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For Sale by Owner Guide

Guide for Buyers

See all Buyer Guide topics

Pick the Right Lender

Loan Pre-Qualification vs. Pre-Approval

You will hear these two terms used interchangeably; however, there are very significant differences between being pre-qualified for a mortgage and pre-approved for a mortgage. This distinction can make the difference between knowing your contract is solid at the beginning of the transaction or having it fall apart in the middle.

Being pre-qualified for a mortgage essentially means the buyer has spoken to a loan officer or has made online application for pre-qualification. Generally speaking, the buyer has provided their income, their debts, their assets and, usually, their social security number for a credit check. The lender then runs the credit check, computes the debt to income ratios based on the information provided and gives a nod to pre-qualification. This pre-qualification is subject to all information being verified and found satisfactory to the lender. This is where potential difficulty is possible. For instance, if the buyer provided information about their income that seemed right to them, but the lender calculates the income a different way (usually in the case of self-employed or commissioned individuals), the income will not hold up and the loan can possibly be rejected. Or if a buyer provides an asset amount to be used for down payment and closing costs and it is later discovered that the buyer is borrowing the money from his father. The buyer thought the money would simply be counted as his, but the lender doesn’t accept this source of funds. The loan could ultimately be rejected. Pre-qualification is a step in the right direction, but it is only a step.

Pre-approval, on the other hand, actually requires the buyer to provide all the necessary verification to support the loan application. This generally includes bank statements, pay stubs, W-2 forms and a credit report. When the lender issues a pre-approval, it is just that, an approval. It is subject only to the buyer finding an acceptable property within the pre-approved price range and having a satisfactory appraisal completed. Of course, problems could still crop up with the appraisal, but a pre-approval is a much stronger and more certain position. Most lenders are happy to issue a pre-approval within a few days of loan application.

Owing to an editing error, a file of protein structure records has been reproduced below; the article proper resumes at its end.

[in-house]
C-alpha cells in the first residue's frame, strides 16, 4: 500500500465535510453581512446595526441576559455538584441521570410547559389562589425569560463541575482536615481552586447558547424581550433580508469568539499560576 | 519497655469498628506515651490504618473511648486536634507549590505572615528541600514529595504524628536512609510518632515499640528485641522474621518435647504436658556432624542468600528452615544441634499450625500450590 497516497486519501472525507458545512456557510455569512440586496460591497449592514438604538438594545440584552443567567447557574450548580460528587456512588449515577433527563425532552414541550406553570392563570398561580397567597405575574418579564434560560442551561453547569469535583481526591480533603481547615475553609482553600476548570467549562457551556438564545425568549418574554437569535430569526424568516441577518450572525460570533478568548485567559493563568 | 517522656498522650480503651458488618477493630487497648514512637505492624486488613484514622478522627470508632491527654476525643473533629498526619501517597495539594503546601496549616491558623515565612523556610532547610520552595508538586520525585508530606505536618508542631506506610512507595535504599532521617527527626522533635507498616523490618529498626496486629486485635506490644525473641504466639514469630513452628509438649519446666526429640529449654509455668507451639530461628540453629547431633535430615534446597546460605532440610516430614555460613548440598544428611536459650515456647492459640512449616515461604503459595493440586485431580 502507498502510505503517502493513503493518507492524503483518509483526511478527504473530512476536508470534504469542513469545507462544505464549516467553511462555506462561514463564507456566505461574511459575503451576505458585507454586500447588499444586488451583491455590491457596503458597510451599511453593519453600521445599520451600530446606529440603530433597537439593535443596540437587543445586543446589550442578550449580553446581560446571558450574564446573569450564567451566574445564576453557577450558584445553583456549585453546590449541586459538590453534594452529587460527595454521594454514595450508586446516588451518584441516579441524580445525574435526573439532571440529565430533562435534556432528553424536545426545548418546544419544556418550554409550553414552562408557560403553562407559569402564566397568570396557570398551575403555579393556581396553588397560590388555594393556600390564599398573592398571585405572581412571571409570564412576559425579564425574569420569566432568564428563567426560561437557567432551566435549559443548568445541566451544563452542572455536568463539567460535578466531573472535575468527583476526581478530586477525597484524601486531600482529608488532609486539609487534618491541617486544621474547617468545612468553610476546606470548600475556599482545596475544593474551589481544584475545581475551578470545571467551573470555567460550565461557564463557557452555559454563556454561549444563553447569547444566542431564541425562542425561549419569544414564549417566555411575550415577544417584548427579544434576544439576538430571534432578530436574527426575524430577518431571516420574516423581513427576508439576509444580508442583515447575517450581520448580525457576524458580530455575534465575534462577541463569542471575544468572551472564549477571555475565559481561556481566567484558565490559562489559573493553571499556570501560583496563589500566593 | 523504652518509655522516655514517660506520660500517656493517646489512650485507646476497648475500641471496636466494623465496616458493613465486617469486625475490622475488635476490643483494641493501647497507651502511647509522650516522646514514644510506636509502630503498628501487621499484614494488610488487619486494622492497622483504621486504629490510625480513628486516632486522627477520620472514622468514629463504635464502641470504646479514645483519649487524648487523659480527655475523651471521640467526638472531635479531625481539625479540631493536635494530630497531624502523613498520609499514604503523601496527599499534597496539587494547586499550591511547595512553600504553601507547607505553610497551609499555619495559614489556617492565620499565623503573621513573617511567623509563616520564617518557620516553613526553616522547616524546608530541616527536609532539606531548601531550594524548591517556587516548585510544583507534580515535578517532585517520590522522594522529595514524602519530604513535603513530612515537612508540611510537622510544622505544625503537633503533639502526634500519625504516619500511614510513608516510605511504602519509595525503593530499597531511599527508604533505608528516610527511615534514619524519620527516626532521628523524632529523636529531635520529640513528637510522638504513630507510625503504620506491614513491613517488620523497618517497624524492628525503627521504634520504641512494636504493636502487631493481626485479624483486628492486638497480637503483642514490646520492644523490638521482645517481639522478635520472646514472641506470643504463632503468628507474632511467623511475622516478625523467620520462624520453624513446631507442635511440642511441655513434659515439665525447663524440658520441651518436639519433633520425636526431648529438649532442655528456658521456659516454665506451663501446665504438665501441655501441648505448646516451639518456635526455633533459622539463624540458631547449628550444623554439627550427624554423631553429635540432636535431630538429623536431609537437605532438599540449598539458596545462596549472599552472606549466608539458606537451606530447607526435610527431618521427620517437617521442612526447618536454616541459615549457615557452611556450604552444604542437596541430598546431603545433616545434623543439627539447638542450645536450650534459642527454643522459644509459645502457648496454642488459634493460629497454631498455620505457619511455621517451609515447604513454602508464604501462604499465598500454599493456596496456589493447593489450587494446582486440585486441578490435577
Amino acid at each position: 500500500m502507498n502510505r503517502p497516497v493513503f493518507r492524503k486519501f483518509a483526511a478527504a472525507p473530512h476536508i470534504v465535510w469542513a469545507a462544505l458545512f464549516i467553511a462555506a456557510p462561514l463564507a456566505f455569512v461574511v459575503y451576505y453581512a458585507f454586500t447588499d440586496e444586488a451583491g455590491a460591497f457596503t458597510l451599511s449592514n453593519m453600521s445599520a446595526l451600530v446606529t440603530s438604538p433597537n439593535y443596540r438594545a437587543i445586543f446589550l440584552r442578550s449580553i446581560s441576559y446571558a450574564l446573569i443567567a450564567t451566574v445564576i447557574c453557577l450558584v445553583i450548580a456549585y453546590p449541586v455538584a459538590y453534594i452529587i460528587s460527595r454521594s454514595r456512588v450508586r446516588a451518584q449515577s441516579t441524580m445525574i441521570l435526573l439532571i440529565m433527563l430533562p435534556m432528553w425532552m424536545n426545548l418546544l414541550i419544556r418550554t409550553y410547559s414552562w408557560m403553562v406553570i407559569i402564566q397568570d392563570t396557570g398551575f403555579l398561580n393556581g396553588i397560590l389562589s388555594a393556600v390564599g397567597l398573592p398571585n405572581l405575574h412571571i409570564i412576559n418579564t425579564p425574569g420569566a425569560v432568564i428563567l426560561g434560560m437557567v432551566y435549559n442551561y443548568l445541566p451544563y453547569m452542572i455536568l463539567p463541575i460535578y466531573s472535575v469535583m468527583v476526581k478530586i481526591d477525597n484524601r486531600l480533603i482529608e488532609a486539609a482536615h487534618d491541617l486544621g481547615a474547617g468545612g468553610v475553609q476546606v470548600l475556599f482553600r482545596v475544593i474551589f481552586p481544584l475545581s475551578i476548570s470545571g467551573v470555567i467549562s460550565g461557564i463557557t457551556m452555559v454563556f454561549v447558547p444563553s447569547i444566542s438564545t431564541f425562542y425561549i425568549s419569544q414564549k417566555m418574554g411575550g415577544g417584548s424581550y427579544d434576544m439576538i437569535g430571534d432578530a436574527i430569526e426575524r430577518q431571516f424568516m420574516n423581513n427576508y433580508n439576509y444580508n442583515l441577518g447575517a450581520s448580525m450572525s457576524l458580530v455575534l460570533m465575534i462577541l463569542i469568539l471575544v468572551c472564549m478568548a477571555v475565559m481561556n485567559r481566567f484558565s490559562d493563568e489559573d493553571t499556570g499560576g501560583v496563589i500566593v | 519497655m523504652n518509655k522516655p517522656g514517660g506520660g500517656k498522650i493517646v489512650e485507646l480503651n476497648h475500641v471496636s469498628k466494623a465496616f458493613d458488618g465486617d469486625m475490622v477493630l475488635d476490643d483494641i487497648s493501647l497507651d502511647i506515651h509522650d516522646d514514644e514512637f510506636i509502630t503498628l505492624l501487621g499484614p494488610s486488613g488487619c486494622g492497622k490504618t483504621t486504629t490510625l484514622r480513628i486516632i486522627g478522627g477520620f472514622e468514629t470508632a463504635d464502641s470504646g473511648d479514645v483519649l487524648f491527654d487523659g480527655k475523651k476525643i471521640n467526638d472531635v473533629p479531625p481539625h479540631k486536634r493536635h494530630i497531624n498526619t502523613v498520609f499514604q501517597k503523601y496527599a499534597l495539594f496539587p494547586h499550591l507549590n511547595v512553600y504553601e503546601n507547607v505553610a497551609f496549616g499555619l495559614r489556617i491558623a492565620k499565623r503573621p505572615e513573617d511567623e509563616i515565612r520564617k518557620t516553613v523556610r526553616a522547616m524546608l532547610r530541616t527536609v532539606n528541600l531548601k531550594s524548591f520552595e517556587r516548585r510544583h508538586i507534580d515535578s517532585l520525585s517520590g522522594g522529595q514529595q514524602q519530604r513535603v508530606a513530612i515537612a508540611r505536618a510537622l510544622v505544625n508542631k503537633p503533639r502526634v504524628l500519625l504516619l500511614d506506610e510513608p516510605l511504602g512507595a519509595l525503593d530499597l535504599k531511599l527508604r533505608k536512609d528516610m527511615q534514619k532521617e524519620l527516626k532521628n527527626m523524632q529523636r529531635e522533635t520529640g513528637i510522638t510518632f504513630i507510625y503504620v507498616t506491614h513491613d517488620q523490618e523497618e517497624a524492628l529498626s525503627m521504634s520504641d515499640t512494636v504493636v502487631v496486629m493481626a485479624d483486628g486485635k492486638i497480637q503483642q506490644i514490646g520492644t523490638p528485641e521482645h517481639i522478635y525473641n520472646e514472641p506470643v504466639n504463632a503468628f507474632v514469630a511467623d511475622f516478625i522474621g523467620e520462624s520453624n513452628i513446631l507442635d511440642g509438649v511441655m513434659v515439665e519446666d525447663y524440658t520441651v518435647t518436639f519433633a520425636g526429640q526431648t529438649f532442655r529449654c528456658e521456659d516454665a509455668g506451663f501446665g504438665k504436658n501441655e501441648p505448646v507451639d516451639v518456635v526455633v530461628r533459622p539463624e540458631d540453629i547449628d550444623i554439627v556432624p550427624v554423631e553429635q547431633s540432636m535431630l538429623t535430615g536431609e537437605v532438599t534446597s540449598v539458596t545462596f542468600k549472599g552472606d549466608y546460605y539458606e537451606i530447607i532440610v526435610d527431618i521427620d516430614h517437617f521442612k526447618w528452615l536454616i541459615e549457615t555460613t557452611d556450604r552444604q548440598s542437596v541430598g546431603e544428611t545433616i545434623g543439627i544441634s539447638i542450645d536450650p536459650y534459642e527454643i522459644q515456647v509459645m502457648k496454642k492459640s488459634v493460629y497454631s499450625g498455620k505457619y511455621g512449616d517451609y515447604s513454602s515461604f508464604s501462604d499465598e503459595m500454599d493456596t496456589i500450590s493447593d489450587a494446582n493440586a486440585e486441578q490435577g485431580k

Apply for a Loan

The first step in getting the money you need to buy your next home is pre-qualifying for a mortgage loan. By pre-qualifying, you will have an approximation of how much lenders may be willing to lend you, based on the preliminary information you will provide.

Having this information can help narrow your home search to homes that you are most likely to be able to afford.

Information Needed at Loan Application

Most lenders will need the following information at the time of application. The more prepared you are, the smoother and faster your application can be approved. The lender may have additional requirements. (This is a general list.)

Income Verification

If you are salaried:

  • 2 years W2's
  • 1 month of most recent pay stubs

If you are self-employed or commissioned:

  • 2 years tax returns
  • Year-to-Date Profit and Loss or evidence of year-to-date earnings

Down Payment & Closing Cost Verification

  • 2 months most recent bank statements
  • 2 months most recent stock statements
  • 2 months history on other asset accounts
  • Copy of your purchase agreement if you have chosen a house
  • Money for appraisal and credit report

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